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Sununu Signs Bill Requiring Medication Assisted Treatment In N.H. Jails

Emily Corwin

One of the bills included in the omnibus healthcare legislation Governor Sununu signed into law on Wednesday requires that superintendents at county correctional facilities offer medication assisted treatment to inmates, when medically appropriate.

Medication assisted treatment provides anti-opioid medications, in combination with counseling and behavioral therapies, to help people dealing with substance use disorders.

Senator Tom Sherman was the main sponsor of the original bill. He says at the moment, substance use disorders are not treated uniformly across county corrections facilities in the state.

“That’s what this bill attempted to do...this is a medical illness. It should be treated like a medical illness, and it should be a part of what you’re required to do when someone is incarcerated,” he said.

As part of the intake process, inmates would be screened for the treatment.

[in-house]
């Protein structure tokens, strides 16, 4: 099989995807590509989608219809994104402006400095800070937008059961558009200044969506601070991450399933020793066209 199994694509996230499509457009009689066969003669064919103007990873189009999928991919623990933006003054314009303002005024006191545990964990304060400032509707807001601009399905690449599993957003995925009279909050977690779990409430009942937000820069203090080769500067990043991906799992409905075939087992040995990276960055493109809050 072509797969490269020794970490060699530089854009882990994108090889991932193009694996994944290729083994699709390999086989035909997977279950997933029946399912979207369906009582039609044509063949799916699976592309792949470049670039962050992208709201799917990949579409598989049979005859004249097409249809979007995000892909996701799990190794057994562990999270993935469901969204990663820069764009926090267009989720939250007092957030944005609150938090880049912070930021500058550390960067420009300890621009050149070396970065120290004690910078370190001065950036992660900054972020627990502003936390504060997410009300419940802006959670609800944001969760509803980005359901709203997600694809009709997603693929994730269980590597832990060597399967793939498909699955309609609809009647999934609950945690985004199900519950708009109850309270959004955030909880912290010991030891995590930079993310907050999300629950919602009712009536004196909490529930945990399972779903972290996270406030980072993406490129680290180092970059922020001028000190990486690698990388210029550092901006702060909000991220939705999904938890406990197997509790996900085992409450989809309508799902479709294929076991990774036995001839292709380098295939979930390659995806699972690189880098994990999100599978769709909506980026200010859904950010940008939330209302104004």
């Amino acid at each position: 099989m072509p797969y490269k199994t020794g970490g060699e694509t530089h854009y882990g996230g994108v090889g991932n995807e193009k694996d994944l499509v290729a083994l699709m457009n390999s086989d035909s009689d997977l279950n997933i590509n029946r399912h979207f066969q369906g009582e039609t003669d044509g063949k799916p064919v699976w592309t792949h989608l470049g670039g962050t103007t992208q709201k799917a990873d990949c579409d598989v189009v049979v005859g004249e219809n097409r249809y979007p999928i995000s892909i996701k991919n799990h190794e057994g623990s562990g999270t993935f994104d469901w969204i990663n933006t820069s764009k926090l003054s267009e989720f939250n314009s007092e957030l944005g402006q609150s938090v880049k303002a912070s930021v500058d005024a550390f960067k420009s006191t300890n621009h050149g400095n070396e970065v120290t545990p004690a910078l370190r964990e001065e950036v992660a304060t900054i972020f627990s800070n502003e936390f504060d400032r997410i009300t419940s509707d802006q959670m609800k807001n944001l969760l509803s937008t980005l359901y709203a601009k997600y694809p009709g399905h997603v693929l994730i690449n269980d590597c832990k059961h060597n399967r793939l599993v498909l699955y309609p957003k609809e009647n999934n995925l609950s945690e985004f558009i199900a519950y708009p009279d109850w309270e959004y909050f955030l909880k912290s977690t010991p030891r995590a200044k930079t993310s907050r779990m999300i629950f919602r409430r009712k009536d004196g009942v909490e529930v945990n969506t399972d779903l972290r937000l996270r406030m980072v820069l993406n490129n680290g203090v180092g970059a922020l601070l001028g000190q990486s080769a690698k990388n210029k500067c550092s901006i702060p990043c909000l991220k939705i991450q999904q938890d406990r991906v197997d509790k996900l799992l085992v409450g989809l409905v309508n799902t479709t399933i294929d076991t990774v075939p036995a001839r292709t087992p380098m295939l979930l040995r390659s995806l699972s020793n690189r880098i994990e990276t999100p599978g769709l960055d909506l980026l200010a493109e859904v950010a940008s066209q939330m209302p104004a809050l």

“We do screening for other medical problems,” Sherman said. “The idea for including screening for addiction and substance use disorder is sort of a bottom line basic process that does happen at the state level and doesn’t happen uniformly at the county level.”

The New Hampshire Association of Counties indicated that the estimated cost of MAT, counseling and doctor follow-up would be about $500 per inmate per month.

According to a 2019 report from the state’s Opioid Task Force and the Governor’s Commission on Alcohol and Other Drugs, of the eight county jails that provided data, five had some form of medication assisted treatment. Three of those focused primarily on pregnant patients.

The bill also formalizes a drug overdose fatality commission.

The commission, which was first established by executive order under Governor Maggie Hassan, will review trends and patterns of overdose related deaths in the state and recommend policies and services that would reduce those fatalities.

The new law also establishes an opioid abatement trust fund. That money would come from settlements or judgments against opioid manufactures or distributors, and would be used to support programs associated with the prevention, treatment and recovery of substance use disorders.

This medication assisted treatment requirement will go into effect in about 90 days.

Daniela is an editor in NHPR's newsroom. She leads NHPR's Spanish language news initiative, ¿Qué Hay de Nuevo, New Hampshire? and the station's climate change reporting project, By Degrees. You can email her at
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